Preliminary findings for Expedition 340T fall into the following categories: (1) seismic structure of the intrusive crust within the domal core of Atlantis Massif and correlation of meter-scale velocity with general lithology, alteration, and fault zones; (2) inferences about localized fluid flow and deformation at the site based on seafloor imagery and downhole temperature; and (3) magnetic susceptibility of the borehole rock and potential for insights on relative timing of serpentinization. Most results were obtained by logging Hole U1309D, but brief camera surveys and opportunistic sampling in the new Hole U1392A added to our findings.

We have obtained the first in situ measurement of intrusive oceanic crust, which typically comprises seismic Layer 3. The Expedition 340T sonic logs indicate that the little-altered section from 800 to 1400 mbsf has mean compressional velocity of 6.6 km/s and mean shear velocity of 3.7 km/s (Fig. F18). This average excludes the olivine-rich troctolite interval at 1070–1220 mbsf that has several highly serpentinized intervals. The multimeter-scale sonic log average is an appropriate value for the inherent seismic properties of a gabbroic section. When postprocessing of the VSP data is complete, we will obtain a site average VP for this intrusive crustal section that will include any effects of fracturing at the 100 m scale such as may be associated with OCC development.

Useful VSP stations bracket the range of lithologies and alteration that occur in Hole U1309D (Fig. F19). Only a single station from Expedition 305 is located in the interval above the upper olivine-rich troctolites (310–350 mbsf) but well below the diabase units that are common in the upper 130 mbsf.

The Expedition 340T sonic log confirms that olivine-rich troctolite intervals have sufficient velocity contrast with surrounding rock to be responsible for reflectivity observed in surface seismic data (Fig. F18). The 750 mbsf fault zone also has significant seismic and density contrast, but its 20–30 m thickness is at the margin of observability, relative to subseafloor seismic wavelengths. However, if pore fluid presently exists there, as suggested by the temperature dip measured in this zone (Fig. F20A), this could enhance the impedance contrast and produce a reflector despite the narrow interval. An additional reflector occurs at 1340 mbsf, as is most easily seen in the Stoneley wave results (Fig. F7). This is the first recognition of this zone as having distinctive properties—Expedition 304/305 core/logging analyses did not highlight this interval, but a retrospective review of FMS, borehole density, porosity, and photoelectric data does show it as a distinctive, narrow interval.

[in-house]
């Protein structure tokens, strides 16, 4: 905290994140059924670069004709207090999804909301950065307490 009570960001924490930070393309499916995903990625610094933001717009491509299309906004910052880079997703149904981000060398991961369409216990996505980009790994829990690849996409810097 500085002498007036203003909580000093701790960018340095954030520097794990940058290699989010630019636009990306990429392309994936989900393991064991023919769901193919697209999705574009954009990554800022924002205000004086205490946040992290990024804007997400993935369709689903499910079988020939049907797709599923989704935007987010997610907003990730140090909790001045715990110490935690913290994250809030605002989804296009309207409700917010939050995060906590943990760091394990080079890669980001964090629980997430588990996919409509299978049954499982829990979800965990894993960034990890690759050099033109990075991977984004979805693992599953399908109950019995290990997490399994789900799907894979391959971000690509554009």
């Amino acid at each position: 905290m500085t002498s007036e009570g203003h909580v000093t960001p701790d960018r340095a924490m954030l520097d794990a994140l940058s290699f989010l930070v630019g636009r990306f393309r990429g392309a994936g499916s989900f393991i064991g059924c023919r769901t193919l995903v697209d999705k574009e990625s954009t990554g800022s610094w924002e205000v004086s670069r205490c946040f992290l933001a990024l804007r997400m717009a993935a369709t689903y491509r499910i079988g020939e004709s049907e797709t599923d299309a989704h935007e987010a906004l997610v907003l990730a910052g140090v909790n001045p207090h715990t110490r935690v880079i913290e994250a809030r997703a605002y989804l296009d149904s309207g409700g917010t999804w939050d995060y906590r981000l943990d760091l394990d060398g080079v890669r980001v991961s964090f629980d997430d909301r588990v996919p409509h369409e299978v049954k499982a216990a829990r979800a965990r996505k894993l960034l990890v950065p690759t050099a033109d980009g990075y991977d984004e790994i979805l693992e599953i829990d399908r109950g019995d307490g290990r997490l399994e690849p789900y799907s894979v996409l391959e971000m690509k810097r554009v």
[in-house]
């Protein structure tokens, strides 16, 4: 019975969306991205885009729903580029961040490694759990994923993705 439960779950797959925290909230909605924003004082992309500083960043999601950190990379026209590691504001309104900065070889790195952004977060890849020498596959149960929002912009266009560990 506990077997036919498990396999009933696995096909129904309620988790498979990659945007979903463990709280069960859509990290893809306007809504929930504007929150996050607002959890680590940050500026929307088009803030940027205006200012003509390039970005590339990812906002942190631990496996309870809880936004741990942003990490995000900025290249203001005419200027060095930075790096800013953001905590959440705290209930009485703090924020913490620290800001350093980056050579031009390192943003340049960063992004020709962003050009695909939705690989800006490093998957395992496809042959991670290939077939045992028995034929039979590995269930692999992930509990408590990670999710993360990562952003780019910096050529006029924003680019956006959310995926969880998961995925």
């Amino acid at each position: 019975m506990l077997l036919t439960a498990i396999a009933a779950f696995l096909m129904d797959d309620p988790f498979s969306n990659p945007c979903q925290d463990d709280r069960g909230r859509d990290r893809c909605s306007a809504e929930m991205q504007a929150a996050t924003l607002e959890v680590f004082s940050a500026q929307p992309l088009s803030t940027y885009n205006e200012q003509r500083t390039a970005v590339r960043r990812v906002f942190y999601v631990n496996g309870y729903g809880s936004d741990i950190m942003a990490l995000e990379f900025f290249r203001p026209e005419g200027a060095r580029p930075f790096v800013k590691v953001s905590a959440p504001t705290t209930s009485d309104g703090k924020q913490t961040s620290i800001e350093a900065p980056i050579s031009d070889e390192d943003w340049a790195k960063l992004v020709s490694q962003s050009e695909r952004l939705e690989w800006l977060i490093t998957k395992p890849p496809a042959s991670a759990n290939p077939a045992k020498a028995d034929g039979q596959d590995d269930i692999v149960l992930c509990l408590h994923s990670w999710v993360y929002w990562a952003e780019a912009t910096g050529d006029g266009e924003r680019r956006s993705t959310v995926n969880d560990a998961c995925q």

Small deviations from a downhole conductive thermal gradient provide another indication that narrow depth intervals within the domal core of Atlantis Massif have distinctive properties, and, likely, currently active processes. In addition to the temperature dip associated with the 750 mbsf fault zone mentioned above, a similar small dip (0.3°–0.5°C, relative to the local linear gradient) is observed at the 1100 mbsf fault zone (Fig. F20). Our preliminary interpretation of these signals is that slow percolation of seawater (cooler temperature [T] when it initially enters a fracture network at the seafloor, whether at or laterally displaced from Site U1309) occurs, made possible by modest porosity within these zones. The maximum vertical extent of each zone is 10–20 m based on the limit of the T deviation. Michibayashi et al. (2008) determine a ~6 m thickness for the fault zone at 750 mbsf on the basis of borehole resistivity, gamma ray, and density anomalies. Borehole structure imaged in Expedition 304/305 FMS data tends to dip east in a central 1 m interval of this zone, in contrast to the general north–south dip of the structures above and below. Low resistivity and positive gamma ray and neutron porosity signatures in the fault zone are consistent with the presence of a conductive phase such as seawater.

The downhole temperature profile has 2–3 modest breaks in slope; characterizing their location and investigating potential reasons for the changes in gradient will be addressed in postcruise research. In general, the increase in temperature with depth is greater in the lower half of the hole than at shallower depths.

The absolute value of the Expedition 340T downhole magnetic susceptibility correlates very well with the measured susceptibility of the core obtained during Expeditions 304 and 305. Essentially every MST peak (for smoothed data that reduces core edge artifacts) corresponds to an MSS anomaly (Fig. F8). Beyond the multimeter-scale correlation that we determined via shipboard analysis, more detailed documentation of the borehole thickness of oxide gabbro units will be possible. Some of the cores with this lithology had low recovery during Expeditions 304/305, as their extremely large grain size was conducive to breakup of the core into biscuit-size pieces and resulted in an unknown amount of material loss. More relevant for the goals of Expedition 340T, it appears there may be information on the relative timing of serpentinization of olivine-rich troctolite units. Using just the basic rock name from the Expedition 304/305 unit log, there is a clear association of relative lows in recorded MSS value and the olivine-rich troctolite units in the 300–350 mbsf section (Fig. F15). This warrants further investigation, and more detailed information on both primary and alteration mineralogy should be brought to bear in analyses to determine how/whether it is serpentinization that is key or some other factor(s). If it is the serpentinized intervals that correlate with the submeter-scale drops in MSS values, then inference of an opposite polarity of the magnetic field during alteration, relative to the reversed polarity that dominated throughout cooling of the igneous section, might be appropriate.